Properties of the Remnant Clockwise Disk of Young Stars in the Galactic Center
Using high precision kinematic measurements and modeling of 116 young stars in the
central 1 pc of the Galaxy, we derive the ensemble properties of the clockwise stellar disk.
The disk is made up of ~20% of the young stars, which revolve around the supermassive black hole
on non-circular orbits. The estimated eccentricities can be achieved through dynamical
relaxation in an initially circular disk with a moderately top-heavy mass function, which
has been recently found by
Lu et al. (2013)
. We also
find that the B stars have similar kinematic properties as the more massive O and WR stars,
suggesting a common star formation event. For more
details, see the full manuscript
Is G2 a gas cloud or a star?
discovered the exotic Galactic center object G2.
G2 in unique because of its very red near infrared color,
which could be indicative of warm dust or a realtively cool
star, and emission lines which trace excited hyrdrogen gas.
The line emission exhibit marginal spatial extent and strong
evidence of temporal evolution which is consistent with a
tidal interaction with our Galaxy's supermassive black hole.
We suggest the realtively compact nature of this object is
indicative that G2 is a star. Furthermore, we present a
new orbit for G2, which predicts it will go through periapse
in March of 2014. For more details,
see the full manuscript
other publicationa about G2, see
Discovery of the shortest period star, S0-102
Over the past 17 years, we have used the W. M. Keck Observatory to image the Galactic center at the highest angular resolution possible today. By adding to this data set and advancing methodologies, we have detected S0-102, a star orbiting our galaxy's supermassive black hole with a period of just 11.5 years.
Keck I and II laser guide stars pointing at the Galactic center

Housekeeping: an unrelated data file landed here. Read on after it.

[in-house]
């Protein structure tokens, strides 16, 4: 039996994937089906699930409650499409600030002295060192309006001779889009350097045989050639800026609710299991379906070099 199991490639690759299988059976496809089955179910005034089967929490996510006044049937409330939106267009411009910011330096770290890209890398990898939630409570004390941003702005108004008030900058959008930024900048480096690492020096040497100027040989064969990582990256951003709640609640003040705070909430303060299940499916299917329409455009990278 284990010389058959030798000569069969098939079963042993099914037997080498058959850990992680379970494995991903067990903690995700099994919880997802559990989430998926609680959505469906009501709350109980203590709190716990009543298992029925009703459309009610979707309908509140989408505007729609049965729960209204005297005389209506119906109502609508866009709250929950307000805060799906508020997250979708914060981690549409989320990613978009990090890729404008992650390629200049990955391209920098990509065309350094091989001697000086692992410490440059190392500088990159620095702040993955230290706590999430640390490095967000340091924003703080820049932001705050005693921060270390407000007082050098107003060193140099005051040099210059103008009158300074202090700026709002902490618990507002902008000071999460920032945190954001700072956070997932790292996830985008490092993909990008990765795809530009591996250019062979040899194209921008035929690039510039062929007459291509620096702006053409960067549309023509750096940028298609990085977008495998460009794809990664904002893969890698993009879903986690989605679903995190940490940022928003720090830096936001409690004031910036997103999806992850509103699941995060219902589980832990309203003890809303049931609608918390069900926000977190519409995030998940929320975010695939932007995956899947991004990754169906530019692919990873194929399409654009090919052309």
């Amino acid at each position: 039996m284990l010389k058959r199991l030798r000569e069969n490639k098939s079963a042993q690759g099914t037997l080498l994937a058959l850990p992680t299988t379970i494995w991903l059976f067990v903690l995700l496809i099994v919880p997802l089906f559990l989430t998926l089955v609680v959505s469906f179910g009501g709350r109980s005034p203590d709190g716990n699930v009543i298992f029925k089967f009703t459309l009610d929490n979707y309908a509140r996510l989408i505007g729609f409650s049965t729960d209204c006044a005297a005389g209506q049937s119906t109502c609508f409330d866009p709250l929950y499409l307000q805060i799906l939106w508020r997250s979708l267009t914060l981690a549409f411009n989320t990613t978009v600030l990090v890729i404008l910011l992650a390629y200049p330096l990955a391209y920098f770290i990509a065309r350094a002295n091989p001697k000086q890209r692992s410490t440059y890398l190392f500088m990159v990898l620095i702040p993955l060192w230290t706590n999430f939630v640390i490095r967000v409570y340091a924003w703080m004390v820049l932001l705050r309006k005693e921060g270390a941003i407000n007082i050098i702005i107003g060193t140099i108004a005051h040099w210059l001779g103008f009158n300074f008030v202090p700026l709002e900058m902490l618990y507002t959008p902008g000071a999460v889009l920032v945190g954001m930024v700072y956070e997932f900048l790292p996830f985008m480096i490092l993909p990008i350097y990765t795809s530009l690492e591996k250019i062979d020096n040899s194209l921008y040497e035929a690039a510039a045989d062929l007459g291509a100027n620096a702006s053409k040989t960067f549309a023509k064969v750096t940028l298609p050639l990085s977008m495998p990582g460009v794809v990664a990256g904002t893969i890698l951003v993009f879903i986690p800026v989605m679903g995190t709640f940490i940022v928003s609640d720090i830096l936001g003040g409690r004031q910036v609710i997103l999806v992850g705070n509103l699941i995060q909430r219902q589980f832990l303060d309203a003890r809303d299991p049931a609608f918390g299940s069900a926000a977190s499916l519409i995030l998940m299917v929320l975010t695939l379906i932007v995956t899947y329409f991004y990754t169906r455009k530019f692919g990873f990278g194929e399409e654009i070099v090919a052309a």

(Photo credit: Dan Birchall).
Adaptive Optics Technology
Our best views of the night sky are afforded by the world's largest telescopes,
such as those at the W. M. Keck Observatory that have been equipped for the
last decade with Adaptive Optics. This revolutionary hardware technology corrects
for the blurring effects of the Earth's atmosphere by measuring aberrations in
the wavefront of a bright guide star and subsequently adjusting the shape
of a deformable mirror. These corrections can be made on either a bright natural
guide star (NGS) or a laser guide star (LGS), as shown in the image.
Three-color (HKL) image of the central 10'' of the Galaxy.
Adaptive optics spectroscopy has allowed for spectral identifications of
bright (K < 16) stars within ~1 pc of the supermassive black hole and has
revealed two very unexpected results. The first surprise was the detection
of a wealth of young (< 10 Myr) stars in a region where none were expected
due to the strong tidal field of the supermassive black hole and the low
present day gas densities. The second surprise was the unanticipated dearth
of late-type stars near the SMBH. The radial profile of these old stars is
significantly flatter than that predicted by theoretical models.
Black Hole Accretion
Sgr A*, the radio source associated with the central supermassive black hole,
is quite underluminous as compared to black holes at the centers of other galaxies.
However, with the increased sensitivity provided by adaptive optics, the infrared
emission from material accreting onto Sgr A* has been detected. The emission is
variable, and the luminosity of Sgr A* can increase by a factor of a few over the
stellar background during a single night.
Three-color images showing the variable emission of Sgr A*
NIRC2 Distortion Solution
We have constructed a new optical distortion model for the W. M.
Keck II 10 m telescope's adaptive optics camera, NIRC2, in its
narrow field mode. Using on-sky measurements of a globular cluster,
we have improved the distortion solution by a factor of ~3 over the
previous solutions. Download the distortion solution here.
Download the distortion